A new study suggests that OMT leads to short-term pain relief for these patients. During OMT an osteopath will move your muscles and joints with stretching, gentle pressure, and resistance.
Ultrasound therapy uses sound waves to increase heat within the tissue, which increases blood flow, lowers inflammation, and thus ideally lowers pain.
The study, published in Annals of Family Medicine, included more than 450 people that were split into four groups:
OMT, sham (or "fake") OMT, ultrasound, or sham ultrasound.
They were all given six treatment sessions over 8 weeks.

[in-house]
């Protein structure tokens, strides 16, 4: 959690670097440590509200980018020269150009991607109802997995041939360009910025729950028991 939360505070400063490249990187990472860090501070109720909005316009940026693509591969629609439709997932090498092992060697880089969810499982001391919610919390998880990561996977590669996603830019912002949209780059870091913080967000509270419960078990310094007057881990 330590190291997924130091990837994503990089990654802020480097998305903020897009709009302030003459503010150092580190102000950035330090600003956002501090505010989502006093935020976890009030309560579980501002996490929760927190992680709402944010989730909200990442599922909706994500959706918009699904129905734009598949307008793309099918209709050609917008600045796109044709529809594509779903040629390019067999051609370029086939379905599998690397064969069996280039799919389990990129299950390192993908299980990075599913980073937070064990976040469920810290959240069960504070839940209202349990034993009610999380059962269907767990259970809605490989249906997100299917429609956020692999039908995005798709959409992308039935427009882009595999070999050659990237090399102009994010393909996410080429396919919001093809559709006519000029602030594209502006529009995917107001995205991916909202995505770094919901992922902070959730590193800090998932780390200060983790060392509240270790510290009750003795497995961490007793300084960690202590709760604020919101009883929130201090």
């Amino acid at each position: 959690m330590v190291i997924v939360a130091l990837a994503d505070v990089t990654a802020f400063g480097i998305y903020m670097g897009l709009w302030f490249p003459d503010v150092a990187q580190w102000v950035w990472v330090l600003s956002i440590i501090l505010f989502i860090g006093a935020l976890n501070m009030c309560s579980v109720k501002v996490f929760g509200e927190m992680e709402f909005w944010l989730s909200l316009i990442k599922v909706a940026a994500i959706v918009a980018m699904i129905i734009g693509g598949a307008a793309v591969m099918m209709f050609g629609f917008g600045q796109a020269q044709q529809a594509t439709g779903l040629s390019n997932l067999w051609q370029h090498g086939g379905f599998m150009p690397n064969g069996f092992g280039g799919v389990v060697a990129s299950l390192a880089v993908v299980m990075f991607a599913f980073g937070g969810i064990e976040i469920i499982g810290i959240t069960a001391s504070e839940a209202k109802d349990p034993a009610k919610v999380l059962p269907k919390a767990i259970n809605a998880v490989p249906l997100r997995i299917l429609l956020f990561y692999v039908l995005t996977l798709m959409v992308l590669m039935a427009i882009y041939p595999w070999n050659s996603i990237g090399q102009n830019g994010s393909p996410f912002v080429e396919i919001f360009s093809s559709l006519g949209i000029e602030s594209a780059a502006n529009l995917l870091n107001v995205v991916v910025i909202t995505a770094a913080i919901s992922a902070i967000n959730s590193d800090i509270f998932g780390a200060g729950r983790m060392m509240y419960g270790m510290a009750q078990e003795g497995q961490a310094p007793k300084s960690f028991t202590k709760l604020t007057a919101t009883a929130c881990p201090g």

After 12 weeks, half of the OMT group reported substantial improvement. Nearly two-thirds in the OMT group reported moderate improvement.
By contrast, 44% of those in the ultrasound group showed substantial improvement. Just over half reported moderate improvement.
The researchers write that these results show that ultrasound therapy was not effective in relieving low back pain. But "this study shows that OMT is [effective] for short-term pain relief when used to complement other co-treatments for chronic low back pain."
To see a version of this story for physicians, visit Medscape, the leading site for physicians and health care professionals.